# `f(x) = e^x + ce^(-x)` Describe how the graph of `f`varies as `c` varies. Graph several members of the family to illustrate the trends that you discover. In particular, you should investigate...

`f(x) = e^x + ce^(-x)` Describe how the graph of `f`varies as `c` varies. Graph several members of the family to illustrate the trends that you discover. In particular, you should investigate how maximum and minimum points and inflection points move when `c` changes. You should also identify any transitional values of `c` at which the basic shape of the curve changes.

Borys Shumyatskiy | College Teacher | (Level 3) Associate Educator

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To find extremums and inflection points, first find f' and f'':

`f'_c(x) = e^x-ce^(-x),`

`f''_c(x) = e^x+ce^(-x).`

1. For c<0:
f' is always positive, f increases.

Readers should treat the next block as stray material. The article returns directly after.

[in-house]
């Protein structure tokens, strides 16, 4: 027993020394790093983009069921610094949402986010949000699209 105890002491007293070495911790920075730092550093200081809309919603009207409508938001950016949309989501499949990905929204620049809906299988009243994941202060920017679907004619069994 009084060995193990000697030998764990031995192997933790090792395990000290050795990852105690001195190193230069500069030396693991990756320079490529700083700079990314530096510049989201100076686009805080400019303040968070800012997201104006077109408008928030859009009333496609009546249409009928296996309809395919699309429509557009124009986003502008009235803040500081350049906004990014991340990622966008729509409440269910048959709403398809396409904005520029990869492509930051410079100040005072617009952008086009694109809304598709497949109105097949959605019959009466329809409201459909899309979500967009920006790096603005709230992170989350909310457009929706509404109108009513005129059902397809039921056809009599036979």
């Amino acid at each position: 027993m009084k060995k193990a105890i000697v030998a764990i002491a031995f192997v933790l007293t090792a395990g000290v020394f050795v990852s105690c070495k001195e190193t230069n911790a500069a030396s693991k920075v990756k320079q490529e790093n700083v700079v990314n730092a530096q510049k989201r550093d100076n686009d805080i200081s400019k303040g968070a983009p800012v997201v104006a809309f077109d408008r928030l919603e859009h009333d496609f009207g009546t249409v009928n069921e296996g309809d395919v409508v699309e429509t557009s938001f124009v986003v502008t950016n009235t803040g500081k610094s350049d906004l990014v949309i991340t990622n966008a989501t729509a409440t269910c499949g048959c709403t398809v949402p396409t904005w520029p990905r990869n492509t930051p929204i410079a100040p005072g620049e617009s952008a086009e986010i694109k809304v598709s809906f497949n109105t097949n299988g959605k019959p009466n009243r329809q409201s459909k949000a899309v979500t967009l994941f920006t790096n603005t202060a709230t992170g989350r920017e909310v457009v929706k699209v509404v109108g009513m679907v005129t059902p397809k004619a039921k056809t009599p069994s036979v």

f'' has one root, `x_2(c)=(ln(|c|)/2.` f'' is negative for `xltx_2(c),` f is concave downward. f'' is positive for `xgtx_2(c),` f is concave upward. `x_2(c)` is an inflection point and it moves to the left when c increases.

2. For c=0: (`f(x)=e^x` )
f' is always positive, f increases.
f'' is always positive, f is concave upward.

3. For c>0:
f' has one root, `x_1(c)=(ln(c))/2.` f' is negative for `xltx_1(c),` f devreases. f' is positive for `xgtx_1(c),` f increases. `x_1(c)` is a local minimum and it moves to the right when c increases.
f'' is always positive, f is concave upward.

So we have three types of graphs, the only transitional value for c is zero.

Please look at the graphs here: https://www.desmos.com/calculator/clarwdfywq
The green ones are for positive c's, the red ones are for negative c's (and the blue graph for c=0).